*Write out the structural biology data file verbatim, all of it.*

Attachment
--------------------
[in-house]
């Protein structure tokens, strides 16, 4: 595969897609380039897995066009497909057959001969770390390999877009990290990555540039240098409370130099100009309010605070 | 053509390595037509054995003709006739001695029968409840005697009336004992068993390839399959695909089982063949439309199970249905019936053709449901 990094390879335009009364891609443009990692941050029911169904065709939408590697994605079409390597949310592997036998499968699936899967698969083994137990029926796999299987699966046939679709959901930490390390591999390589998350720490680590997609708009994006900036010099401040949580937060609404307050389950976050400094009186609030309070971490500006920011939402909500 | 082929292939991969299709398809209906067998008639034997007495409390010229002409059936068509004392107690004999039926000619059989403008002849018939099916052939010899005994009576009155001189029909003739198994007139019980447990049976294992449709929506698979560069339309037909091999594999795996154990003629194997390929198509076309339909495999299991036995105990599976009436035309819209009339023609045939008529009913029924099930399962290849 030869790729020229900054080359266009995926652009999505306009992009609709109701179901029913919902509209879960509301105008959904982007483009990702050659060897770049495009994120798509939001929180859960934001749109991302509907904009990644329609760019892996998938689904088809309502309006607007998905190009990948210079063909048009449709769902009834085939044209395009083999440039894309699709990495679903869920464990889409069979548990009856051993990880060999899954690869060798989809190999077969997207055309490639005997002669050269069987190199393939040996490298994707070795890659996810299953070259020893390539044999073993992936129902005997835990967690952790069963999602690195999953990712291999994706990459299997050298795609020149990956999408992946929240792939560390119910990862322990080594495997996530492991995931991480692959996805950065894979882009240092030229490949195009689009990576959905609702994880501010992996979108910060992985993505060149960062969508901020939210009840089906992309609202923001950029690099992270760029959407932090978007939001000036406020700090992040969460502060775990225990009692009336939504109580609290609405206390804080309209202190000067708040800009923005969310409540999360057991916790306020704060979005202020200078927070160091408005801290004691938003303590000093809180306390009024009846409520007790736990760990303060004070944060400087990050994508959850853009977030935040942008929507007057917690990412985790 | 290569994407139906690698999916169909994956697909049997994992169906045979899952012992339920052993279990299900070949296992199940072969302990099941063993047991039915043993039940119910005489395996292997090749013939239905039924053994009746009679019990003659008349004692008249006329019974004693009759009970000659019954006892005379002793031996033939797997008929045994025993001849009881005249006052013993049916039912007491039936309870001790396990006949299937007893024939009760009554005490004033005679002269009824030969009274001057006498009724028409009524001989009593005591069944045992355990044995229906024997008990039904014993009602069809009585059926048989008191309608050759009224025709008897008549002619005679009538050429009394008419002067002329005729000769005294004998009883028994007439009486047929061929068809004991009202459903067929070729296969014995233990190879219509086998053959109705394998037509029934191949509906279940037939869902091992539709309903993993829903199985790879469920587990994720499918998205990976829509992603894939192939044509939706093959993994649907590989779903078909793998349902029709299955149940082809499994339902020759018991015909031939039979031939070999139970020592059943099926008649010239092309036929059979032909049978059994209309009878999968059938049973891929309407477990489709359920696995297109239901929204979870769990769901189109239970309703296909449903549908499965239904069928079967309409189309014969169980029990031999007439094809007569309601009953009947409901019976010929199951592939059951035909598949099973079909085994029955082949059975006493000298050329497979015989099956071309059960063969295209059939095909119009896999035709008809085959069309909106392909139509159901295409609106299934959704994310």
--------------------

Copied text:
[in-house]
């Protein structure tokens, strides 16, 4: 595969897609380039897995066009497909057959001969770390390999877009990290990555540039240098409370130099100009309010605070 | 053509390595037509054995003709006739001695029968409840005697009336004992068993390839399959695909089982063949439309199970249905019936053709449901 990094390879335009009364891609443009990692941050029911169904065709939408590697994605079409390597949310592997036998499968699936899967698969083994137990029926796999299987699966046939679709959901930490390390591999390589998350720490680590997609708009994006900036010099401040949580937060609404307050389950976050400094009186609030309070971490500006920011939402909500 | 082929292939991969299709398809209906067998008639034997007495409390010229002409059936068509004392107690004999039926000619059989403008002849018939099916052939010899005994009576009155001189029909003739198994007139019980447990049976294992449709929506698979560069339309037909091999594999795996154990003629194997390929198509076309339909495999299991036995105990599976009436035309819209009339023609045939008529009913029924099930399962290849 030869790729020229900054080359266009995926652009999505306009992009609709109701179901029913919902509209879960509301105008959904982007483009990702050659060897770049495009994120798509939001929180859960934001749109991302509907904009990644329609760019892996998938689904088809309502309006607007998905190009990948210079063909048009449709769902009834085939044209395009083999440039894309699709990495679903869920464990889409069979548990009856051993990880060999899954690869060798989809190999077969997207055309490639005997002669050269069987190199393939040996490298994707070795890659996810299953070259020893390539044999073993992936129902005997835990967690952790069963999602690195999953990712291999994706990459299997050298795609020149990956999408992946929240792939560390119910990862322990080594495997996530492991995931991480692959996805950065894979882009240092030229490949195009689009990576959905609702994880501010992996979108910060992985993505060149960062969508901020939210009840089906992309609202923001950029690099992270760029959407932090978007939001000036406020700090992040969460502060775990225990009692009336939504109580609290609405206390804080309209202190000067708040800009923005969310409540999360057991916790306020704060979005202020200078927070160091408005801290004691938003303590000093809180306390009024009846409520007790736990760990303060004070944060400087990050994508959850853009977030935040942008929507007057917690990412985790 | 290569994407139906690698999916169909994956697909049997994992169906045979899952012992339920052993279990299900070949296992199940072969302990099941063993047991039915043993039940119910005489395996292997090749013939239905039924053994009746009679019990003659008349004692008249006329019974004693009759009970000659019954006892005379002793031996033939797997008929045994025993001849009881005249006052013993049916039912007491039936309870001790396990006949299937007893024939009760009554005490004033005679002269009824030969009274001057006498009724028409009524001989009593005591069944045992355990044995229906024997008990039904014993009602069809009585059926048989008191309608050759009224025709008897008549002619005679009538050429009394008419002067002329005729000769005294004998009883028994007439009486047929061929068809004991009202459903067929070729296969014995233990190879219509086998053959109705394998037509029934191949509906279940037939869902091992539709309903993993829903199985790879469920587990994720499918998205990976829509992603894939192939044509939706093959993994649907590989779903078909793998349902029709299955149940082809499994339902020759018991015909031939039979031939070999139970020592059943099926008649010239092309036929059979032909049978059994209309009878999968059938049973891929309407477990489709359920696995297109239901929204979870769990769901189109239970309703296909449903549908499965239904069928079967309409189309014969169980029990031999007439094809007569309601009953009947409901019976010929199951592939059951035909598949099973079909085994029955082949059975006493000298050329497979015989099956071309059960063969295209059939095909119009896999035709008809085959069309909106392909139509159901295409609106299934959704994310």